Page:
The Kaleidoscope Mind
A few years back, Normal Mailer wrote in Parade that television commercials should be banned, especially when concerning children's programming. He believed that children today are not given enough stories with narratives, that they are instead deluged with fast-changing images designed to capture their attention, resulting in a blizzard of images that only confuse them. The result, he wrote, is loss of narrative, where they learn from stories, with beginnings, middles and endings. Much, if not all, of good learning can be attributed to story-telling, he says, and young people today don't get enough of that when they're toddlers and have the most impressionable minds. He attributes the decrease in reading of books to this kind of early razzle-dazzling of the young mind.
Even Friedrich Nietzsche was concerned about what he called "premeditated stupidity" of the youthful soul, overwhelmed by "the massive influence of impressionsÂ?so great, surprising, barbaric, and violently balled up into hideous clumps." By stupidity, he didn't mean poor IQ or ignorance, but numbness, clogged minds. And this was at the end of the 19th century!
What everyone does these days is to try to shake off the enormity of information pressing down upon us by escaping, by keeping on the move, by moving away from whatever we heard last and sliding easily into the next thing. Then the next thing, too, is tossed away and we move on to the next, and the next. "That's the one real reality. Moving on," says author Thomas de Zengotita in Harper's Magazine back in 2002.
What does this mean to you, the writer? It means you have only a short while to catch the attention of your editor and thence the reader. Recent surveys have shown the attention span of your readers is pretty short:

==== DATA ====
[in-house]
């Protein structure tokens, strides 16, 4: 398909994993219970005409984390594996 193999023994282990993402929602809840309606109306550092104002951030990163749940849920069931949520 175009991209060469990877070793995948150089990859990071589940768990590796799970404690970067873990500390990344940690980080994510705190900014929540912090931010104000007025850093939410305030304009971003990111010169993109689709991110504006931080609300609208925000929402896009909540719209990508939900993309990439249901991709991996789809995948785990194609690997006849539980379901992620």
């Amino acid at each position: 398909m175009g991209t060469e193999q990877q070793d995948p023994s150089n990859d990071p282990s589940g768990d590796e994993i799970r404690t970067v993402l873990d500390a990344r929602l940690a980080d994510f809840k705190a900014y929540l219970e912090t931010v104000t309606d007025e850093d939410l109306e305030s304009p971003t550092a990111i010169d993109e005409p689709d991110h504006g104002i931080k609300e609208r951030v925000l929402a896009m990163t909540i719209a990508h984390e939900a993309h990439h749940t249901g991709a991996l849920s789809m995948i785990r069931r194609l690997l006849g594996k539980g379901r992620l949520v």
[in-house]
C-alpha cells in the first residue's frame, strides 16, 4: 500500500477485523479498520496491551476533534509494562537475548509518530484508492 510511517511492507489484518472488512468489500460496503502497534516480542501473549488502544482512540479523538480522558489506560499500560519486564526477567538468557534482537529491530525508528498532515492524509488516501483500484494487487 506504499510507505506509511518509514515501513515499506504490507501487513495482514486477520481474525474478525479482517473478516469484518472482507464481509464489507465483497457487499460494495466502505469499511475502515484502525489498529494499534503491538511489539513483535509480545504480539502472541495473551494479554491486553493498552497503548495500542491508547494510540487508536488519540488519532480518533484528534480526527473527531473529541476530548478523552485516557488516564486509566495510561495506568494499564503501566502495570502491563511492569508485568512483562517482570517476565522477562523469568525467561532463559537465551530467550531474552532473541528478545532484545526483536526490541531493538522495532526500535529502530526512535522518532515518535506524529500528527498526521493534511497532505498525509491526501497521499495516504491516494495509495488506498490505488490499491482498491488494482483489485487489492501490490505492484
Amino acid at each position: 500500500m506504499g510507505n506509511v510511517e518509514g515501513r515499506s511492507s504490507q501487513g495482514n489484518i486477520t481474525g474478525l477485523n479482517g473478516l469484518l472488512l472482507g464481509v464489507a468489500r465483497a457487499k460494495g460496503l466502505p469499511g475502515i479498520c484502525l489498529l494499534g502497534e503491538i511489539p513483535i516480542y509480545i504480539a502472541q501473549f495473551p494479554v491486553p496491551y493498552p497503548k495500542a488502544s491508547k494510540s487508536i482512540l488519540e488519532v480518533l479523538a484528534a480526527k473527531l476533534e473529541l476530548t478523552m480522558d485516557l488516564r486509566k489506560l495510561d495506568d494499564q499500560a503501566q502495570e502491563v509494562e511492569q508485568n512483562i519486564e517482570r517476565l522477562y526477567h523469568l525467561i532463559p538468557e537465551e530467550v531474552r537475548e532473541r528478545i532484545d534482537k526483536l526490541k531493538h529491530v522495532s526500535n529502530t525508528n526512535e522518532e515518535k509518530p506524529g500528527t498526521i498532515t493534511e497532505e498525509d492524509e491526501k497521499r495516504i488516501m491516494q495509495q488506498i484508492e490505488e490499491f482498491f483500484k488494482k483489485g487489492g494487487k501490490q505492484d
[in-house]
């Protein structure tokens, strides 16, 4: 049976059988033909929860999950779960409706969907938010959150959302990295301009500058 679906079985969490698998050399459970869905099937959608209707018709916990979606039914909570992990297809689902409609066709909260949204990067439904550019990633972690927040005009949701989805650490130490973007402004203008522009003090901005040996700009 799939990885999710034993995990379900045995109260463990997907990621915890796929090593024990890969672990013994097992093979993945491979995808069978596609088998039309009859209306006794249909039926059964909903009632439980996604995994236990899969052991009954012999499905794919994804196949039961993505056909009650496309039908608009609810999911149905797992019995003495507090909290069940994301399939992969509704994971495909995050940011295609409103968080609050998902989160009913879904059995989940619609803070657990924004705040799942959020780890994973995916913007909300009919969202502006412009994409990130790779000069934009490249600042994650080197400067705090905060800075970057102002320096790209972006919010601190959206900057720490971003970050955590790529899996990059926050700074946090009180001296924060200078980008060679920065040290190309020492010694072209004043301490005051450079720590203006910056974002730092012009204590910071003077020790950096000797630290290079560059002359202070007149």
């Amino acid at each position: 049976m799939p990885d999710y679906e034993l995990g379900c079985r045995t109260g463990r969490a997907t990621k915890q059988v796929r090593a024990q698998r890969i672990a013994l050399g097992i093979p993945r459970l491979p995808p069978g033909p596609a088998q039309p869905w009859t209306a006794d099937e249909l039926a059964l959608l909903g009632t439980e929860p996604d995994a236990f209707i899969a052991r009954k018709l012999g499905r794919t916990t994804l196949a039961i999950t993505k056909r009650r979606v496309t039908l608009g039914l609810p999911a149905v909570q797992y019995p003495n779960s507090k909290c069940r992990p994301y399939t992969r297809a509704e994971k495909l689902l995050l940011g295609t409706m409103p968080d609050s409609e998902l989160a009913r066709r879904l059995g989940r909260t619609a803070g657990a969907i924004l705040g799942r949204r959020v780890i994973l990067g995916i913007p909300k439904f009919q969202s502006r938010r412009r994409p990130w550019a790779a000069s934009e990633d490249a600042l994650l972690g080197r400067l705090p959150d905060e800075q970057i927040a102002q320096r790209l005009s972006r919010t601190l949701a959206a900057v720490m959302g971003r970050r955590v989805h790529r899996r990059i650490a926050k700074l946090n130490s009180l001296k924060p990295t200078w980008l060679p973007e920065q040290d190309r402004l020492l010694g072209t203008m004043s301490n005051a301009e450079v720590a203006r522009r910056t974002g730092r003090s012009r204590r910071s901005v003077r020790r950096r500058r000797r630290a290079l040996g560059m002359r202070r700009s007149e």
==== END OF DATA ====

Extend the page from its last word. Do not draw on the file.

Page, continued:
- They will watch a film or TV program for up to 7 minutes before deciding to continue or to stop watching. They're already seated at home with nothing better to do, so they can afford the luxury of all that time.
- They will check out the first paragraph of an article in a paper or magazine or on the Web before making the same decision. Reading, after all, is more interactive than merely viewing a film or TV program, so demands more focused attention.
- They will read up to a maximum of three pages of a book before deciding to replace it on the shelf or give it more thought. I have observed customers in bookshops check the cover, the back cover, the flaps, and a page or two, essentially doing the same thing. Practically none of them looked at the Table of Contents and/or Index, which is what they should do, in my opinion.
- Worst News. Editors looking over query letters from authors will give each one from 7 to 12 seconds before making that same decision, according to Writer's Digest.
So now you know something about your audience and its attention span. In the next lesson, we'll start considering "What is Good Travel Writing," after all.
This is the eleventh in a series of "How to be a Travel Writer." The author, a contributing editor here and former editor-in-chief at the Fodor guidebook series, teaches at the Key West Travel Writing Workshop, which he founded in 1991, every January and February. Details at www.heritagehousemuseum.org.